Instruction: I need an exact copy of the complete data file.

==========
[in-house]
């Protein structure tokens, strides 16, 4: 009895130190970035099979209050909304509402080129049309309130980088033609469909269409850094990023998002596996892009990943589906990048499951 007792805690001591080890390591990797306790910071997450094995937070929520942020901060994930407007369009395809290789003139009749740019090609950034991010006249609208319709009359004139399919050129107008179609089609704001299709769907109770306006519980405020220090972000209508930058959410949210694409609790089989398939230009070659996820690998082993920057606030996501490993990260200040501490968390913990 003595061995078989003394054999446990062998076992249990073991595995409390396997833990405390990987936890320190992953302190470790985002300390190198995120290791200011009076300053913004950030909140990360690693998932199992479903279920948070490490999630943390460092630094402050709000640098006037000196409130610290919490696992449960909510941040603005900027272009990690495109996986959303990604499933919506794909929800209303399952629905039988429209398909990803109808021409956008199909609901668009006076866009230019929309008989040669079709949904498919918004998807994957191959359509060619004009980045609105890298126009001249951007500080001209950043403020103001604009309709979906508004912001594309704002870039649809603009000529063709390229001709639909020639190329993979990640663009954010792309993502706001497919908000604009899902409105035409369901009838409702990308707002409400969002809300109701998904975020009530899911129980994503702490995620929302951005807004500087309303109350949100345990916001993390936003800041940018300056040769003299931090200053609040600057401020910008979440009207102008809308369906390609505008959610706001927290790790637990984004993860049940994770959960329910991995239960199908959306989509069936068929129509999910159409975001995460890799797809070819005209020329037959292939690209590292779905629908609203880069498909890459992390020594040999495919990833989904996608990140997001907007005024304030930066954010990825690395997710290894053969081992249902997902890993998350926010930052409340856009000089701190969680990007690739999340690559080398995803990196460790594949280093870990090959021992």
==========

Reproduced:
[in-house]
């Protein structure tokens, strides 16, 4: 009895130190970035099979209050909304509402080129049309309130980088033609469909269409850094990023998002596996892009990943589906990048499951 007792805690001591080890390591990797306790910071997450094995937070929520942020901060994930407007369009395809290789003139009749740019090609950034991010006249609208319709009359004139399919050129107008179609089609704001299709769907109770306006519980405020220090972000209508930058959410949210694409609790089989398939230009070659996820690998082993920057606030996501490993990260200040501490968390913990 003595061995078989003394054999446990062998076992249990073991595995409390396997833990405390990987936890320190992953302190470790985002300390190198995120290791200011009076300053913004950030909140990360690693998932199992479903279920948070490490999630943390460092630094402050709000640098006037000196409130610290919490696992449960909510941040603005900027272009990690495109996986959303990604499933919506794909929800209303399952629905039988429209398909990803109808021409956008199909609901668009006076866009230019929309008989040669079709949904498919918004998807994957191959359509060619004009980045609105890298126009001249951007500080001209950043403020103001604009309709979906508004912001594309704002870039649809603009000529063709390229001709639909020639190329993979990640663009954010792309993502706001497919908000604009899902409105035409369901009838409702990308707002409400969002809300109701998904975020009530899911129980994503702490995620929302951005807004500087309303109350949100345990916001993390936003800041940018300056040769003299931090200053609040600057401020910008979440009207102008809308369906390609505008959610706001927290790790637990984004993860049940994770959960329910991995239960199908959306989509069936068929129509999910159409975001995460890799797809070819005209020329037959292939690209590292779905629908609203880069498909890459992390020594040999495919990833989904996608990140997001907007005024304030930066954010990825690395997710290894053969081992249902997902890993998350926010930052409340856009000089701190969680990007690739999340690559080398995803990196460790594949280093870990090959021992």